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The Impact of State Income Taxes on Low-Income Families in 2006

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Publication Date: March 2008

Publisher(s): Center on Budget and Policy Priorities (Washington, D.C.)

Author(s): Jason Levitis

Special Collection: John D. and Catherine T. MacArthur Foundation

Topic: Banking and finance (Taxation and tax policy)
Government (State or regional government)

Keywords: Economic projections; State budgets; Tax code; Income diversity

Type: Report

Abstract:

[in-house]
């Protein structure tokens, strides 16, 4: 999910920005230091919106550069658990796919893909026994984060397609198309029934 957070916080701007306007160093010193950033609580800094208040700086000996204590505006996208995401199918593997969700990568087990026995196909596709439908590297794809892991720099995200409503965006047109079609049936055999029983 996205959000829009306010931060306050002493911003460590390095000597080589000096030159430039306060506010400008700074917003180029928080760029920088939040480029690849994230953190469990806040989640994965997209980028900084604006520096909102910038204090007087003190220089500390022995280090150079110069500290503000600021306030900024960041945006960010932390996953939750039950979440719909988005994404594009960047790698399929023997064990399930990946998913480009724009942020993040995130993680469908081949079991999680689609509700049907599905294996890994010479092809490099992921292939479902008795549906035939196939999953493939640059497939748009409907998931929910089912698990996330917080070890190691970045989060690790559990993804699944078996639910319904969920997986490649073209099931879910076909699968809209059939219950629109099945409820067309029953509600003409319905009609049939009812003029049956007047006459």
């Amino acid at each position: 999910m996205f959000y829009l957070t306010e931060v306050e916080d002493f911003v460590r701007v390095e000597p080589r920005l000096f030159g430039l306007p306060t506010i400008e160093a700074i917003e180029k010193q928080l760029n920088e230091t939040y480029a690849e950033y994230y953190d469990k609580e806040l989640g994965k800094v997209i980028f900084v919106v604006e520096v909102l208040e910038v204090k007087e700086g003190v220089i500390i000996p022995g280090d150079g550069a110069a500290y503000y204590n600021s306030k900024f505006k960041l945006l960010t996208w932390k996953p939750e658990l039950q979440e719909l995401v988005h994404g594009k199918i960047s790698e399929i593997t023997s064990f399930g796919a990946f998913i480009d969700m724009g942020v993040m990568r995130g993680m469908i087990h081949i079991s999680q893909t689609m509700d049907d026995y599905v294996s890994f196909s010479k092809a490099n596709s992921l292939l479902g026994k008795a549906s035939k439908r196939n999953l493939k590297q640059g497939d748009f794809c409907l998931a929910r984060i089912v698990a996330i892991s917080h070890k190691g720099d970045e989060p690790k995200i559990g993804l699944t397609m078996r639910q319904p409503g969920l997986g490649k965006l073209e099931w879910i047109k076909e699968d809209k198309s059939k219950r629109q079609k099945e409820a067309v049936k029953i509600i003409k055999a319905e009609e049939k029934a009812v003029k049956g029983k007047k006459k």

Poor families in many states face substantial state income tax liability for the 2006 tax year. In 19 of the 42 states that levy income taxes, two-parent families of four with incomes below the federal poverty line are liable for income tax. In 15 of the 42 states, poor single-parent families of three pay income tax. And 29 of these states collect taxes from families of four with incomes just above the poverty line. States seeking to reduce or eliminate income taxes on low-income families can choose from an array of mechanisms to do so. These mechanisms include state Earned Income Tax Credits (EITCs) and other low-income tax credits, no-tax floors, and personal exemptions and standard deductions that are adequate to shield poverty-level income from taxation. Some states go beyond exempting poor families from income tax by making their EITCs or other low-income credits refundable. These policies provide a substantial income supplement to families struggling to escape poverty, but they are relatively inexpensive to states, since these families have little income to tax.